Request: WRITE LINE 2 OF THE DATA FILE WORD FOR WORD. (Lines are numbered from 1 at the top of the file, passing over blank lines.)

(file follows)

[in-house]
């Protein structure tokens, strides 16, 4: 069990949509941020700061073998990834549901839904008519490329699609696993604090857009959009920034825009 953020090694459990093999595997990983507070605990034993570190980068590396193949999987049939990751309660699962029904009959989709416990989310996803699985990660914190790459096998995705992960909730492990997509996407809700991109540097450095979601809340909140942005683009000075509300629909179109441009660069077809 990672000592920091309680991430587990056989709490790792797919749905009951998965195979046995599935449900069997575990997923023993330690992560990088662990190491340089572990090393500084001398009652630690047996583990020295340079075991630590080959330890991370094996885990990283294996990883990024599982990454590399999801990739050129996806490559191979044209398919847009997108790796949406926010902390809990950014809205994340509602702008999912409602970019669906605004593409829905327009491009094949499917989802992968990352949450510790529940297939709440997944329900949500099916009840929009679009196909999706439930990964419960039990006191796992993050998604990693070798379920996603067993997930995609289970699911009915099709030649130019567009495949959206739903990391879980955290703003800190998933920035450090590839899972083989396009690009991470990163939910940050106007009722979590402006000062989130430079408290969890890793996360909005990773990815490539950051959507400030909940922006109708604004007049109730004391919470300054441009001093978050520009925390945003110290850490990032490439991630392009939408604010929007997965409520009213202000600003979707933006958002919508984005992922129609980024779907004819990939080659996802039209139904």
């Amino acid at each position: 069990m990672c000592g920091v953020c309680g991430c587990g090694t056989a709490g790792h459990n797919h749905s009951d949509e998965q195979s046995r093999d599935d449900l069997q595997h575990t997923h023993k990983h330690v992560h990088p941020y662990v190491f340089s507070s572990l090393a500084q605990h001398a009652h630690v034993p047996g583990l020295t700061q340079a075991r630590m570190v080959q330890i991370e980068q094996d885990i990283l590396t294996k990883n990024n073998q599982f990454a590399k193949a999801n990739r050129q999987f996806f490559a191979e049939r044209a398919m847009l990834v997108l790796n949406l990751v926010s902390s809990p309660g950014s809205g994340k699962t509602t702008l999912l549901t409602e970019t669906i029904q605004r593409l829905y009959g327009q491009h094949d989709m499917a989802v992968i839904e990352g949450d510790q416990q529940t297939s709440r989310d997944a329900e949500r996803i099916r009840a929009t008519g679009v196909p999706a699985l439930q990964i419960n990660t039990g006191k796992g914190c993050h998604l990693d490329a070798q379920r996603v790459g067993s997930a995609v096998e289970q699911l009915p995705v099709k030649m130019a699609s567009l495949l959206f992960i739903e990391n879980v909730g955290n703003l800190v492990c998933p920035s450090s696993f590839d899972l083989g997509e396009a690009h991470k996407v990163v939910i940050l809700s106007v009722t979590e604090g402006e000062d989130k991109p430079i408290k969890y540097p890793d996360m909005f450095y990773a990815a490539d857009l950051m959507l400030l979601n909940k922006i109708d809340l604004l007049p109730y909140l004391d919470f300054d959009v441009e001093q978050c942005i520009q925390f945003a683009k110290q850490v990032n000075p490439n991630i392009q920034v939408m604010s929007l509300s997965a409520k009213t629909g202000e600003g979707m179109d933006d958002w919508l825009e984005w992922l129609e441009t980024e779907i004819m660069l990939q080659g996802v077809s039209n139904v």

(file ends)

């Protein structure tokens, strides 16, 4: 069990949509941020700061073998990834549901839904008519490329699609696993604090857009959009920034825009 953020090694459990093999595997990983507070605990034993570190980068590396193949999987049939990751309660699962029904009959989709416990989310996803699985990660914190790459096998995705992960909730492990997509996407809700991109540097450095979601809340909140942005683009000075509300629909179109441009660069077809 990672000592920091309680991430587990056989709490790792797919749905009951998965195979046995599935449900069997575990997923023993330690992560990088662990190491340089572990090393500084001398009652630690047996583990020295340079075991630590080959330890991370094996885990990283294996990883990024599982990454590399999801990739050129996806490559191979044209398919847009997108790796949406926010902390809990950014809205994340509602702008999912409602970019669906605004593409829905327009491009094949499917989802992968990352949450510790529940297939709440997944329900949500099916009840929009679009196909999706439930990964419960039990006191796992993050998604990693070798379920996603067993997930995609289970699911009915099709030649130019567009495949959206739903990391879980955290703003800190998933920035450090590839899972083989396009690009991470990163939910940050106007009722979590402006000062989130430079408290969890890793996360909005990773990815490539950051959507400030909940922006109708604004007049109730004391919470300054441009001093978050520009925390945003110290850490990032490439991630392009939408604010929007997965409520009213202000600003979707933006958002919508984005992922129609980024779907004819990939080659996802039209139904």